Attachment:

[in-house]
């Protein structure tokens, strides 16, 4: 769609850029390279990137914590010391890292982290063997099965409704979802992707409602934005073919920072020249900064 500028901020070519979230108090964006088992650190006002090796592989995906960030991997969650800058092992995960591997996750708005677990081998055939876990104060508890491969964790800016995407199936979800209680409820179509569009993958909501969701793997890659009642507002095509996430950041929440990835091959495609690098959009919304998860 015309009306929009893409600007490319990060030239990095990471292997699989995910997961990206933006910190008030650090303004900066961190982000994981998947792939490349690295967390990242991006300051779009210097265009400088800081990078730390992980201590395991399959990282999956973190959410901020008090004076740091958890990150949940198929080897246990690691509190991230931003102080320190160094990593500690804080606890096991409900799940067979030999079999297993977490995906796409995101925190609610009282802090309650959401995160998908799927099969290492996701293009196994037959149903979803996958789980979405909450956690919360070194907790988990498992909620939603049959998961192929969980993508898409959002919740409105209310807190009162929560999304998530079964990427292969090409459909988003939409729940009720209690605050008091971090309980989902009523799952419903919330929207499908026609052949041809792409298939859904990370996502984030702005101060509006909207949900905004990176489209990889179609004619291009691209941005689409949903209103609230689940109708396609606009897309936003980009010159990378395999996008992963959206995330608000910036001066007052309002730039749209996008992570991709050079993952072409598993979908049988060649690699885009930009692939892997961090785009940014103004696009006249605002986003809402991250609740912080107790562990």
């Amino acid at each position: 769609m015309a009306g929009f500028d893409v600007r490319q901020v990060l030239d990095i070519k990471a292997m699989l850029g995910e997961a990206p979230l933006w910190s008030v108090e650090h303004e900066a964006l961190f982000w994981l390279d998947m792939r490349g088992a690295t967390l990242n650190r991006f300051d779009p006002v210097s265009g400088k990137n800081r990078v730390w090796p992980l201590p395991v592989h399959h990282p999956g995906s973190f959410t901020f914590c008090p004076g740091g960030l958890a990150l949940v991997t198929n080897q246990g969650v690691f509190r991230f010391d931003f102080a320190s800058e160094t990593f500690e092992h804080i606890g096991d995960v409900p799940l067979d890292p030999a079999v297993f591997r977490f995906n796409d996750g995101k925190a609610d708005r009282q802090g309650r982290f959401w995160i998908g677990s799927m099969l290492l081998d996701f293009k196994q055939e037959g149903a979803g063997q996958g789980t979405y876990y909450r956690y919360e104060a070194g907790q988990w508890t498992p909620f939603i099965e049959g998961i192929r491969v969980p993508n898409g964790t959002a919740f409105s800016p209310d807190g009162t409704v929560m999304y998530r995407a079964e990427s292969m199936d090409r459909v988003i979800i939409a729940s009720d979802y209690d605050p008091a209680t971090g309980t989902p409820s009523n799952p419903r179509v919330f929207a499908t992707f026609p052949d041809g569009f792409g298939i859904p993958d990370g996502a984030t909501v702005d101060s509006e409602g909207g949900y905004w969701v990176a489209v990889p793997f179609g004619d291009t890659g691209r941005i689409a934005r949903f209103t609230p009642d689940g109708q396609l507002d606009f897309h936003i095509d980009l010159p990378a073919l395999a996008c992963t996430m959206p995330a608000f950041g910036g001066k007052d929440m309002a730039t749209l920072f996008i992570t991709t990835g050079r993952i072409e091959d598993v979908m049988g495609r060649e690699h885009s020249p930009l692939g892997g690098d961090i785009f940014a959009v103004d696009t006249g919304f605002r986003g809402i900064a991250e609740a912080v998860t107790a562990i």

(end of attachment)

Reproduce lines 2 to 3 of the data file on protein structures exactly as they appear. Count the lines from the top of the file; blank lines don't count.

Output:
């Protein structure tokens, strides 16, 4: 769609850029390279990137914590010391890292982290063997099965409704979802992707409602934005073919920072020249900064 500028901020070519979230108090964006088992650190006002090796592989995906960030991997969650800058092992995960591997996750708005677990081998055939876990104060508890491969964790800016995407199936979800209680409820179509569009993958909501969701793997890659009642507002095509996430950041929440990835091959495609690098959009919304998860 015309009306929009893409600007490319990060030239990095990471292997699989995910997961990206933006910190008030650090303004900066961190982000994981998947792939490349690295967390990242991006300051779009210097265009400088800081990078730390992980201590395991399959990282999956973190959410901020008090004076740091958890990150949940198929080897246990690691509190991230931003102080320190160094990593500690804080606890096991409900799940067979030999079999297993977490995906796409995101925190609610009282802090309650959401995160998908799927099969290492996701293009196994037959149903979803996958789980979405909450956690919360070194907790988990498992909620939603049959998961192929969980993508898409959002919740409105209310807190009162929560999304998530079964990427292969090409459909988003939409729940009720209690605050008091971090309980989902009523799952419903919330929207499908026609052949041809792409298939859904990370996502984030702005101060509006909207949900905004990176489209990889179609004619291009691209941005689409949903209103609230689940109708396609606009897309936003980009010159990378395999996008992963959206995330608000910036001066007052309002730039749209996008992570991709050079993952072409598993979908049988060649690699885009930009692939892997961090785009940014103004696009006249605002986003809402991250609740912080107790562990």
């Amino acid at each position: 769609m015309a009306g929009f500028d893409v600007r490319q901020v990060l030239d990095i070519k990471a292997m699989l850029g995910e997961a990206p979230l933006w910190s008030v108090e650090h303004e900066a964006l961190f982000w994981l390279d998947m792939r490349g088992a690295t967390l990242n650190r991006f300051d779009p006002v210097s265009g400088k990137n800081r990078v730390w090796p992980l201590p395991v592989h399959h990282p999956g995906s973190f959410t901020f914590c008090p004076g740091g960030l958890a990150l949940v991997t198929n080897q246990g969650v690691f509190r991230f010391d931003f102080a320190s800058e160094t990593f500690e092992h804080i606890g096991d995960v409900p799940l067979d890292p030999a079999v297993f591997r977490f995906n796409d996750g995101k925190a609610d708005r009282q802090g309650r982290f959401w995160i998908g677990s799927m099969l290492l081998d996701f293009k196994q055939e037959g149903a979803g063997q996958g789980t979405y876990y909450r956690y919360e104060a070194g907790q988990w508890t498992p909620f939603i099965e049959g998961i192929r491969v969980p993508n898409g964790t959002a919740f409105s800016p209310d807190g009162t409704v929560m999304y998530r995407a079964e990427s292969m199936d090409r459909v988003i979800i939409a729940s009720d979802y209690d605050p008091a209680t971090g309980t989902p409820s009523n799952p419903r179509v919330f929207a499908t992707f026609p052949d041809g569009f792409g298939i859904p993958d990370g996502a984030t909501v702005d101060s509006e409602g909207g949900y905004w969701v990176a489209v990889p793997f179609g004619d291009t890659g691209r941005i689409a934005r949903f209103t609230p009642d689940g109708q396609l507002d606009f897309h936003i095509d980009l010159p990378a073919l395999a996008c992963t996430m959206p995330a608000f950041g910036g001066k007052d929440m309002a730039t749209l920072f996008i992570t991709t990835g050079r993952i072409e091959d598993v979908m049988g495609r060649e690699h885009s020249p930009l692939g892997g690098d961090i785009f940014a959009v103004d696009t006249g919304f605002r986003g809402i900064a991250e609740a912080v998860t107790a562990i």